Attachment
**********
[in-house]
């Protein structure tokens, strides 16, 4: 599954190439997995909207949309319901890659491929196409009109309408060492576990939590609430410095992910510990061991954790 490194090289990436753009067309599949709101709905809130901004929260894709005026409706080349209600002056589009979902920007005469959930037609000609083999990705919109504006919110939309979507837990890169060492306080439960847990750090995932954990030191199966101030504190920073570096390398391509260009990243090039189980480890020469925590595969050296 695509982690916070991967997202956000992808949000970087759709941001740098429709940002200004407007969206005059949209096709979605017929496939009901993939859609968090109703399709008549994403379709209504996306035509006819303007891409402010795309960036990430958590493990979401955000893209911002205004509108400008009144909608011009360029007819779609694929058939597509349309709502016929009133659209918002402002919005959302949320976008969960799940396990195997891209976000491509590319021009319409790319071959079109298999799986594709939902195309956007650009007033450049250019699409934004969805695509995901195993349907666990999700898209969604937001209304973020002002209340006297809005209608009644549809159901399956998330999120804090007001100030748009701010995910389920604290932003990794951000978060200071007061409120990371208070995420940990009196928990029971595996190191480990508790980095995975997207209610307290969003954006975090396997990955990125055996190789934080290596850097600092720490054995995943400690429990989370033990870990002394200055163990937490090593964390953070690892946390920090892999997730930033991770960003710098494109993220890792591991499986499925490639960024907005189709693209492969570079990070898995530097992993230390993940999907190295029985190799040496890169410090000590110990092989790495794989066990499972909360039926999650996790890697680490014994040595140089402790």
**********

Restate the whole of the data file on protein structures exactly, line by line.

[in-house]
């Protein structure tokens, strides 16, 4: 599954190439997995909207949309319901890659491929196409009109309408060492576990939590609430410095992910510990061991954790 490194090289990436753009067309599949709101709905809130901004929260894709005026409706080349209600002056589009979902920007005469959930037609000609083999990705919109504006919110939309979507837990890169060492306080439960847990750090995932954990030191199966101030504190920073570096390398391509260009990243090039189980480890020469925590595969050296 695509982690916070991967997202956000992808949000970087759709941001740098429709940002200004407007969206005059949209096709979605017929496939009901993939859609968090109703399709008549994403379709209504996306035509006819303007891409402010795309960036990430958590493990979401955000893209911002205004509108400008009144909608011009360029007819779609694929058939597509349309709502016929009133659209918002402002919005959302949320976008969960799940396990195997891209976000491509590319021009319409790319071959079109298999799986594709939902195309956007650009007033450049250019699409934004969805695509995901195993349907666990999700898209969604937001209304973020002002209340006297809005209608009644549809159901399956998330999120804090007001100030748009701010995910389920604290932003990794951000978060200071007061409120990371208070995420940990009196928990029971595996190191480990508790980095995975997207209610307290969003954006975090396997990955990125055996190789934080290596850097600092720490054995995943400690429990989370033990870990002394200055163990937490090593964390953070690892946390920090892999997730930033991770960003710098494109993220890792591991499986499925490639960024907005189709693209492969570079990070898995530097992993230390993940999907190295029985190799040496890169410090000590110990092989790495794989066990499972909360039926999650996790890697680490014994040595140089402790």